The Law and Economics of Shadow Banking

In our recent paper, we discuss the economic case for regulating shadow banking and ask three questions. First, what is shadow banking? Second, why should it be regulated? And third, what’s an efficient way to regulate it? We focus on systemic risk, defined as the likelihood of a financial system failure so serious that it impairs the financing of production and consumption. We argue that such a risk can never be measured precisely enough to predict financial crises.

Our paper examines shadow banking on the basis of its contribution to systemic risk. We argue that shadow banking should be regulated because it does not internalize the social cost of the systemic risk it generates. Moreover, because systemic risk cannot be accurately measured and priced, we argue that the externalities of shadow banking should be limited through quantity regulation — restrictions on the size of shadow banking – rather than  taxation.

Our conclusions are based on a macro perspective of the economics of banking. Thus, our paper contributes to the literature that seeks to incorporate macroeconomics into the economic analysis of law, such as the legal theory of finance or law and macroeconomics.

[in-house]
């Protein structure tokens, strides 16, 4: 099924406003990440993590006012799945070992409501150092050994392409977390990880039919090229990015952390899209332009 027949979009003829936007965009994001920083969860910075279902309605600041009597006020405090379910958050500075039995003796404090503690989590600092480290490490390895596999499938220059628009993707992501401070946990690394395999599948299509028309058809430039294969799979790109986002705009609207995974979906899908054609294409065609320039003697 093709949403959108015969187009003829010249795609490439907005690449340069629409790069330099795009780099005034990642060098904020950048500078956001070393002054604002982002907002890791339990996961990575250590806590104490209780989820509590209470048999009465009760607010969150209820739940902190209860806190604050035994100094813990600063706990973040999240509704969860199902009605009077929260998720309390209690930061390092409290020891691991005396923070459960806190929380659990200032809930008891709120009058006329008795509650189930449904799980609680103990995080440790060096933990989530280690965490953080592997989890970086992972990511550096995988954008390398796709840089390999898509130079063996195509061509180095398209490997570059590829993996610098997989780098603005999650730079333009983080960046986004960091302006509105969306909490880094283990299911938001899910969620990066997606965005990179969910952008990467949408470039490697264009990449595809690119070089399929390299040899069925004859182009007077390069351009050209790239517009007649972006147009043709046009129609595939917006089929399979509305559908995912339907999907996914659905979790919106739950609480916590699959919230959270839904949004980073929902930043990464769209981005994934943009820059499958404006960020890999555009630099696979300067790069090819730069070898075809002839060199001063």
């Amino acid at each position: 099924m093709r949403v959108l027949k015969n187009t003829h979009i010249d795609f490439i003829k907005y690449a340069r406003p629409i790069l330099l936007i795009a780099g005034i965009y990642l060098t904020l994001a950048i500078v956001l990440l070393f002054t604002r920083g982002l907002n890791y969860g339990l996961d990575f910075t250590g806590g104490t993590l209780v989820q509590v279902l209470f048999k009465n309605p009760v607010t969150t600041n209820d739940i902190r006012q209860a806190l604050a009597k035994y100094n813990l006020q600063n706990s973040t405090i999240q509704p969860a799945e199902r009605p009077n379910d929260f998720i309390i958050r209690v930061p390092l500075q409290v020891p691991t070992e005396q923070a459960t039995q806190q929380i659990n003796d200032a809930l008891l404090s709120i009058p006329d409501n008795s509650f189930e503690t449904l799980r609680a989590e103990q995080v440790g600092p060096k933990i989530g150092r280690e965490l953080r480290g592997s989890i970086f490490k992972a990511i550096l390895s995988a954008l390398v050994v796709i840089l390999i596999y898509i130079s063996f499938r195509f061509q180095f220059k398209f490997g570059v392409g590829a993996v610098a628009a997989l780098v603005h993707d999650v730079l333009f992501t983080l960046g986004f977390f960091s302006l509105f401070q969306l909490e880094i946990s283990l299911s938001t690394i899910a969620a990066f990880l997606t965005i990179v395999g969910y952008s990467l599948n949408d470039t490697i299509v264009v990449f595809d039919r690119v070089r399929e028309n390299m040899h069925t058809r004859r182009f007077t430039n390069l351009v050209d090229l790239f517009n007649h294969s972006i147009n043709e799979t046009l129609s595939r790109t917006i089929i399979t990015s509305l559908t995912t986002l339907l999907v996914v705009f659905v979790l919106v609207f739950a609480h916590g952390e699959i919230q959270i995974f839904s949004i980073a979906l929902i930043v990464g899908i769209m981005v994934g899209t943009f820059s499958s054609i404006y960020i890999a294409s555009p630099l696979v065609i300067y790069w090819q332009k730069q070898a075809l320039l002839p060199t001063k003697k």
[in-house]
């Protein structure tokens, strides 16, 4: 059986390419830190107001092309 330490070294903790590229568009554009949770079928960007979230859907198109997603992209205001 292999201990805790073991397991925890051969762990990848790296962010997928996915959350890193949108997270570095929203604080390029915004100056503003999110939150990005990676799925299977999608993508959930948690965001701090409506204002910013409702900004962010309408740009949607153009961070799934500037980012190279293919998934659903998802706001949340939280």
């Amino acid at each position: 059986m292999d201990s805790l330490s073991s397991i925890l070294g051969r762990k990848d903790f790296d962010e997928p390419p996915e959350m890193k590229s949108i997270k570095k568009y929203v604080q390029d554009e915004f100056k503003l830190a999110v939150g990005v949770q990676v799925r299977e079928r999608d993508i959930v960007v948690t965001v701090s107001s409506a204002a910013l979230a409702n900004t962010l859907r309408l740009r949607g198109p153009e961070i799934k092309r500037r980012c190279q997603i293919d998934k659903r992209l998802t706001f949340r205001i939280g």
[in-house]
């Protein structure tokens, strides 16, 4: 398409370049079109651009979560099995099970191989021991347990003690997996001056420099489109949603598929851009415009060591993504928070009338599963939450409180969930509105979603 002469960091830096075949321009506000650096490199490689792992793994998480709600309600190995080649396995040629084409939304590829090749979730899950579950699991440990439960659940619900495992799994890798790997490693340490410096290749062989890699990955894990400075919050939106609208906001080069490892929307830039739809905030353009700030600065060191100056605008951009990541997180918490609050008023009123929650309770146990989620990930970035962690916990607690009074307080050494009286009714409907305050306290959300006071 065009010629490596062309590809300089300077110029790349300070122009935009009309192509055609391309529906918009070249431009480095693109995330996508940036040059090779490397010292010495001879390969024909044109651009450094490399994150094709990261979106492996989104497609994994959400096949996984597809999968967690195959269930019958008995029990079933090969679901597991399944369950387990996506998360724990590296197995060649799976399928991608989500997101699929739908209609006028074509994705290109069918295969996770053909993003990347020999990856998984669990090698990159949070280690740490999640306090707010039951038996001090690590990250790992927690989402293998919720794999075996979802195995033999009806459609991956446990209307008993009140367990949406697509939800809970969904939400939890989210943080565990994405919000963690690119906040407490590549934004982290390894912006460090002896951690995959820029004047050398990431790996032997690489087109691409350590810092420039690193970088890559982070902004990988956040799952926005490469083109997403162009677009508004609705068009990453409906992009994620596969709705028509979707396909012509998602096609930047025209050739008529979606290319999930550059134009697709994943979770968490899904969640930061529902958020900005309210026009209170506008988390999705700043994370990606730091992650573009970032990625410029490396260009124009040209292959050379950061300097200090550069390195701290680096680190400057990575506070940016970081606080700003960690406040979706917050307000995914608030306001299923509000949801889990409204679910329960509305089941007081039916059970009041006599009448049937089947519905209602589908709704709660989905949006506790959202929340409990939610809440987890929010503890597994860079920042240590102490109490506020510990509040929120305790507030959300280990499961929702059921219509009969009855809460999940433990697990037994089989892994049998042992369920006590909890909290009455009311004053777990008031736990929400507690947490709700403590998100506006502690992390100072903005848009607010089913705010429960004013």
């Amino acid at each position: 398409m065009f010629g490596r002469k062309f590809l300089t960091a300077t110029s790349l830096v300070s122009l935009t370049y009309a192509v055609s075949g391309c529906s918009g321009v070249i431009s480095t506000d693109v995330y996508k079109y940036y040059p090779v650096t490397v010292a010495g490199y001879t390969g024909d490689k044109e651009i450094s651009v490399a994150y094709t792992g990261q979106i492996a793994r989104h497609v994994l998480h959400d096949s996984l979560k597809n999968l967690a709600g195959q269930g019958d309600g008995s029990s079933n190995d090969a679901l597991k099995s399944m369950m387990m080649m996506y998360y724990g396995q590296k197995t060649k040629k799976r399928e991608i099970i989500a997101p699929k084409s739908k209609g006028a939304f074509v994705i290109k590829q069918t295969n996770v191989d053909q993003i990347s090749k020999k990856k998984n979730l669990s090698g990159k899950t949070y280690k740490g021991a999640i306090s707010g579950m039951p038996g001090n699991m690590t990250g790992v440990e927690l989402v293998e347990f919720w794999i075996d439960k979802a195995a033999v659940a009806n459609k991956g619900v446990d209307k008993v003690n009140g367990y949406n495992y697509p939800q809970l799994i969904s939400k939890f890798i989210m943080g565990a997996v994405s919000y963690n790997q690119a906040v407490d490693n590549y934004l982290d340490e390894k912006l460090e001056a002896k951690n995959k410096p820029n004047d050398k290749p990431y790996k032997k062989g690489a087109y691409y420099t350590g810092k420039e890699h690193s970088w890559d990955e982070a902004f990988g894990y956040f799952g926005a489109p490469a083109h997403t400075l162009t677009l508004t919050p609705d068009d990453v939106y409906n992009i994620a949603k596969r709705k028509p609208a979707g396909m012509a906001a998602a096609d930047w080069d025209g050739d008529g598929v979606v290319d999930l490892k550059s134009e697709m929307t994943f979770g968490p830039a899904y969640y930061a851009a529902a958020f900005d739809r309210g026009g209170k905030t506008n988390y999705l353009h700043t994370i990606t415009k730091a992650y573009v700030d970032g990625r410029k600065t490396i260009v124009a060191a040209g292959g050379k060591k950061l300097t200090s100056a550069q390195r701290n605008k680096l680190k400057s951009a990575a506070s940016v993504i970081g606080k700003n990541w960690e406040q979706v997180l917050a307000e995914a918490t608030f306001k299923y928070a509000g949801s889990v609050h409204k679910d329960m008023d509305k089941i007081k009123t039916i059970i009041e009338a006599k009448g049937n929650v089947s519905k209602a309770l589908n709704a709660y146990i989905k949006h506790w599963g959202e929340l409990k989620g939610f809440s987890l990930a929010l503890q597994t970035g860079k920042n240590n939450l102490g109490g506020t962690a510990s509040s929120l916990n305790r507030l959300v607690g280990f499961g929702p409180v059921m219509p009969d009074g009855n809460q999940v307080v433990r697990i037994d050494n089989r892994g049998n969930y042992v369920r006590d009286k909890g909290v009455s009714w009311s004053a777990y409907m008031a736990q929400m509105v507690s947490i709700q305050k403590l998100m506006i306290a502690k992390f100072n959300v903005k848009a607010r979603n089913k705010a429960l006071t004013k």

Shadow banking contributes to systemic risk by promising immediate cash and, therefore, safety against long-term risky investments. Banks typically serve this function and, because they profit from transforming debts (long-term into short-term, risky into safe), are highly leveraged. But while leverage is restricted for banks, it is not for shadow banks to as great a degree. In order to make their promises credible, shadow banks must rely on liquidity supplied by ordinary banks or, alternatively, on collateral, which must be liquid. When this is no longer the case, a financial crisis occurs. Liquidity and leverage are thus the defining features of banking, both ordinary and shadow, and the source of its vulnerability. We define banking as the business of leveraging on collateral to support liquidity promises. This becomes shadow banking when it lacks the regulation of liquidity and leverage imposed on banks for the purpose of financial stability.